“I do still feel strange,” he admitted. “Your people and my people don’t usually get along.”

Although I didn’t say anything as I nodded in the classic non-committal fashion of a psychiatrist, the feeling was mutual. It did feel a bit strange reading every day about how the ayatollahs were building nuclear weapons with the expressed goal of killing Jews. And it did feel awkward to sit across the room from a man whose grandfather was a general in the army that trained Hezbollah.

And then Reza surprised me again. “But you are honest,” he continued. “You wear your hat and your beard and your strings underneath your clothes. I know that you are honest because it is written in your laws.”

“And I know that you like to eat gondi and tadig and sibzaminee.”

Reza nearly fell out of his chair. “How do you know this?”

“Because, believe it or not, I have lots of Persian family and I know that these foods are delicious!”

Reza studied me carefully. “You are Persian? You are Jewish and Persian?”

“Well, I’m not exactly Persian myself,” I explained, “But I have a lot of Persian family. From Shiraz and Isfahan and Tehran. And also from Hamedan.”

“Hamedan is where I’m from,” Reza answered in disbelief.

“I know. And it’s also where some people say Mordechai and Esther led the Jewish people in a miraculous victory over their enemies a few thousand years ago.”

The next week Reza showed up with a giant sack of Persian rice and handed it to me.

“This is the best rice for tadig,” he said proudly as he sat down.

“Does this mean you trust me now?” I asked.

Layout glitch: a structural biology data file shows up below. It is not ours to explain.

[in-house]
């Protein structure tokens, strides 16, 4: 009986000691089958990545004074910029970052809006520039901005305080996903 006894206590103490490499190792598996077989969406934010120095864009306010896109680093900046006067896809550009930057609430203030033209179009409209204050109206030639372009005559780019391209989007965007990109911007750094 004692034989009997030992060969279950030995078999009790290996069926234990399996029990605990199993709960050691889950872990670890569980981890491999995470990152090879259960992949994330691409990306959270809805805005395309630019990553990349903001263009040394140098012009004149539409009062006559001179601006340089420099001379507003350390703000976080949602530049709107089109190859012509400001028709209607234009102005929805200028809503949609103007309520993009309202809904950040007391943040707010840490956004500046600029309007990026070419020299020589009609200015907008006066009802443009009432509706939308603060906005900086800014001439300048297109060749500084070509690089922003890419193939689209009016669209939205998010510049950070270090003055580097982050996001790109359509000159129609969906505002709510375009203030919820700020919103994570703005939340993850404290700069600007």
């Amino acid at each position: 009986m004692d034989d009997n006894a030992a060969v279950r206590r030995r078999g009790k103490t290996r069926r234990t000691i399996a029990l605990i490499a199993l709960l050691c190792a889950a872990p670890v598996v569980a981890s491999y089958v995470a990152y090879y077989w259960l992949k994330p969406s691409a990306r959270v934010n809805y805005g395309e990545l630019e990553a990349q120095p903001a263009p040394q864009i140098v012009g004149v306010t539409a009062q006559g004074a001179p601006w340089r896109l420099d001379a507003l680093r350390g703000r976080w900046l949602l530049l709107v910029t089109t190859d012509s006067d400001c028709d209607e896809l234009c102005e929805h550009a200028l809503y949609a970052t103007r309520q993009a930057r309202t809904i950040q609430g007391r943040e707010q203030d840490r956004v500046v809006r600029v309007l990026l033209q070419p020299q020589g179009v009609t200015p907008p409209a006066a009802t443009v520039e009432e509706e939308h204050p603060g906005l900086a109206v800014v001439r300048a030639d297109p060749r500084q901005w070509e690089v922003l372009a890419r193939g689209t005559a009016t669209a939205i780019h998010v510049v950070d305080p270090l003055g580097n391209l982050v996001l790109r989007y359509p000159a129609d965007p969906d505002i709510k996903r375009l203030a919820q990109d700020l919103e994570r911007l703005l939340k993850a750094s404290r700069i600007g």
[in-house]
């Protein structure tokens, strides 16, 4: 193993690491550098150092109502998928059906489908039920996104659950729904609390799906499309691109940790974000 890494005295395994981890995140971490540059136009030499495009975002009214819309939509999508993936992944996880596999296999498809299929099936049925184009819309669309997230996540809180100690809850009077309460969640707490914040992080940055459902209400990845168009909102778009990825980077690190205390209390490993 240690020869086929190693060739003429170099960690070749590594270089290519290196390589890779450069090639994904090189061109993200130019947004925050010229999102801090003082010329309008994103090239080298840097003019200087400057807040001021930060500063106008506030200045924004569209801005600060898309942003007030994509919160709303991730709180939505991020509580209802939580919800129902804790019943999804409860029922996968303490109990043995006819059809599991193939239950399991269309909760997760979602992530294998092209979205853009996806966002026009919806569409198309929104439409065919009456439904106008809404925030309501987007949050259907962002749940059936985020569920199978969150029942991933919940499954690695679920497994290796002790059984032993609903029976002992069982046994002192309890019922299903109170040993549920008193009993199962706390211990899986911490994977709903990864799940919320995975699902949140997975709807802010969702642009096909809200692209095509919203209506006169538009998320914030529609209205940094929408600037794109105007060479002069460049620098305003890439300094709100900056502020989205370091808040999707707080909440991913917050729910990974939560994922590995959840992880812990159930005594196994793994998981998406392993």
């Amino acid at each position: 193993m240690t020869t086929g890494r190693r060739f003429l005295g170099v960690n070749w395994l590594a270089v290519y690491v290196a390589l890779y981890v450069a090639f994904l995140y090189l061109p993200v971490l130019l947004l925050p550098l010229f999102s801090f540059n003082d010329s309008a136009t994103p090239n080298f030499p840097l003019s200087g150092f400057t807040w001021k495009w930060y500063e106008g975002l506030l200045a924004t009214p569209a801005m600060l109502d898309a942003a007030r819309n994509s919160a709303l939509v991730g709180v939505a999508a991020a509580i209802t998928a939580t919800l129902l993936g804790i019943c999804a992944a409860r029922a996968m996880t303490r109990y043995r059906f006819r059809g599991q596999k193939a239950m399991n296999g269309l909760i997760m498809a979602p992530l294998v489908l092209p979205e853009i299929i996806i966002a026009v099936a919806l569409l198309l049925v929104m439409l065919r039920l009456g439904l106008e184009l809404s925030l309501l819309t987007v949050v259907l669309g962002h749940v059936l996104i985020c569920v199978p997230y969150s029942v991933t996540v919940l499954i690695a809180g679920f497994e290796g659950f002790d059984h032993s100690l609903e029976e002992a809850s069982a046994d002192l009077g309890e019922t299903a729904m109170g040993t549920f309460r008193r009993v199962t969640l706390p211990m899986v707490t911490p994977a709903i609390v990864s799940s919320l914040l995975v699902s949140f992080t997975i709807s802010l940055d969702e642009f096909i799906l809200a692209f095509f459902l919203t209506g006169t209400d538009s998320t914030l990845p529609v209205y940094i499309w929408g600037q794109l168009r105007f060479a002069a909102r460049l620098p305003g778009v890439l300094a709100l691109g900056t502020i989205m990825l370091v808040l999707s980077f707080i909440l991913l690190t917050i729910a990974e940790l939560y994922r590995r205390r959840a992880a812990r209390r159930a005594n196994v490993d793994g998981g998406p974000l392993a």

“I’m not sure. Maybe it means that I know you are trying to help me.”

I was. And I did.

In our last session, Reza brought me some saffron that even had a kashrus certification. “I know this symbol means you’ll eat it,” he said proudly.

“You’ve done your research,” I responded with a smile.

“I also know that you are going to be out next week because it is your holiday. You will be celebrating the victory of your people over my people next week?”

I stroked my beard and took a sip of water in order to give myself a moment to think. Should I tell him the truth? Maybe I should sugarcoat it?

But Reza made it easy by surprising me yet again. “I know that Mordechai and Esther had a major miracle happen to them and they destroyed their enemies. It actually makes sense to me. I’d probably want to destroy them, too, if I had been in their shoes. And I’d probably hate the ayatollahs, too, if I were in your shoes.”

Reza continued. “It’s okay now, Dr. Freedman. I’m Persian and you’re Jewish, but it’s okay. It’s not strange anymore. I just hope that my country doesn’t make any kind of war with your country.”

“Why is that, Reza?”

“Because historically the Jews always beat the Persians.”

“Thanks for the saffron, Reza. Hodafez,” I said, wishing him a traditional goodbye in Persian.

Reza smiled back and told me, “And thank you for helping me to overcome my stress. Hodafez, Dr. Freedman.”

Originally featured in Mishpacha, Issue 699. Jacob L. Freedman is a psychiatrist and business consultant based in Israel. When he’s not busy with his patients, Dr. Freedman can be found learning Torah in The Old City or hiking the hills outside of Jerusalem. Dr. Freedman can be reached most easily through his website